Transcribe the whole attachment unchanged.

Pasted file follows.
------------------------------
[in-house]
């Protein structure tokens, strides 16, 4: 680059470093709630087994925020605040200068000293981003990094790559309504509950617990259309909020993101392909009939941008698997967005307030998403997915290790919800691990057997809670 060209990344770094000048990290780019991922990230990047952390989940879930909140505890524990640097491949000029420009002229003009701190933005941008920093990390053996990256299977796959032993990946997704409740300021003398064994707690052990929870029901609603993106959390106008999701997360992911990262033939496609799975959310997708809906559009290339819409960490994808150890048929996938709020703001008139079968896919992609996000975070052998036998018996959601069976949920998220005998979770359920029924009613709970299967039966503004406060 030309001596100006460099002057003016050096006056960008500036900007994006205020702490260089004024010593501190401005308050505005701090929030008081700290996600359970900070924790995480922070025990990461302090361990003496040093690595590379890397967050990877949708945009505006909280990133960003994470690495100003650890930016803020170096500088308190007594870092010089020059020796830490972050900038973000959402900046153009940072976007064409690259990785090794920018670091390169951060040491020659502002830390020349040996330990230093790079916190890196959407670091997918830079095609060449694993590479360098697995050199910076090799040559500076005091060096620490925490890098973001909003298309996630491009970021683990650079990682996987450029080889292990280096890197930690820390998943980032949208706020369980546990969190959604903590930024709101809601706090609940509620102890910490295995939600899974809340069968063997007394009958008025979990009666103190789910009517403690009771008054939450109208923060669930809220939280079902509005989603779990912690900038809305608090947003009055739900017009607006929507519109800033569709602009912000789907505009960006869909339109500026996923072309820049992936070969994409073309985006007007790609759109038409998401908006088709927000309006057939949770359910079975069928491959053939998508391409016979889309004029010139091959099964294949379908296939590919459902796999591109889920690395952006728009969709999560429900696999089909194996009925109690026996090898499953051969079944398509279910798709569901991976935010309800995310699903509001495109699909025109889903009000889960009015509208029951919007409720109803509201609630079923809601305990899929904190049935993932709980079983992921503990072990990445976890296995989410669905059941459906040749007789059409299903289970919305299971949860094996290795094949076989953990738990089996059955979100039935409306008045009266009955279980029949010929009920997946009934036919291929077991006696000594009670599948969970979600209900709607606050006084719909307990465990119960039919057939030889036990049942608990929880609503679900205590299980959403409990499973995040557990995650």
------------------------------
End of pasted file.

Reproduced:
[in-house]
């Protein structure tokens, strides 16, 4: 680059470093709630087994925020605040200068000293981003990094790559309504509950617990259309909020993101392909009939941008698997967005307030998403997915290790919800691990057997809670 060209990344770094000048990290780019991922990230990047952390989940879930909140505890524990640097491949000029420009002229003009701190933005941008920093990390053996990256299977796959032993990946997704409740300021003398064994707690052990929870029901609603993106959390106008999701997360992911990262033939496609799975959310997708809906559009290339819409960490994808150890048929996938709020703001008139079968896919992609996000975070052998036998018996959601069976949920998220005998979770359920029924009613709970299967039966503004406060 030309001596100006460099002057003016050096006056960008500036900007994006205020702490260089004024010593501190401005308050505005701090929030008081700290996600359970900070924790995480922070025990990461302090361990003496040093690595590379890397967050990877949708945009505006909280990133960003994470690495100003650890930016803020170096500088308190007594870092010089020059020796830490972050900038973000959402900046153009940072976007064409690259990785090794920018670091390169951060040491020659502002830390020349040996330990230093790079916190890196959407670091997918830079095609060449694993590479360098697995050199910076090799040559500076005091060096620490925490890098973001909003298309996630491009970021683990650079990682996987450029080889292990280096890197930690820390998943980032949208706020369980546990969190959604903590930024709101809601706090609940509620102890910490295995939600899974809340069968063997007394009958008025979990009666103190789910009517403690009771008054939450109208923060669930809220939280079902509005989603779990912690900038809305608090947003009055739900017009607006929507519109800033569709602009912000789907505009960006869909339109500026996923072309820049992936070969994409073309985006007007790609759109038409998401908006088709927000309006057939949770359910079975069928491959053939998508391409016979889309004029010139091959099964294949379908296939590919459902796999591109889920690395952006728009969709999560429900696999089909194996009925109690026996090898499953051969079944398509279910798709569901991976935010309800995310699903509001495109699909025109889903009000889960009015509208029951919007409720109803509201609630079923809601305990899929904190049935993932709980079983992921503990072990990445976890296995989410669905059941459906040749007789059409299903289970919305299971949860094996290795094949076989953990738990089996059955979100039935409306008045009266009955279980029949010929009920997946009934036919291929077991006696000594009670599948969970979600209900709607606050006084719909307990465990119960039919057939030889036990049942608990929880609503679900205590299980959403409990499973995040557990995650």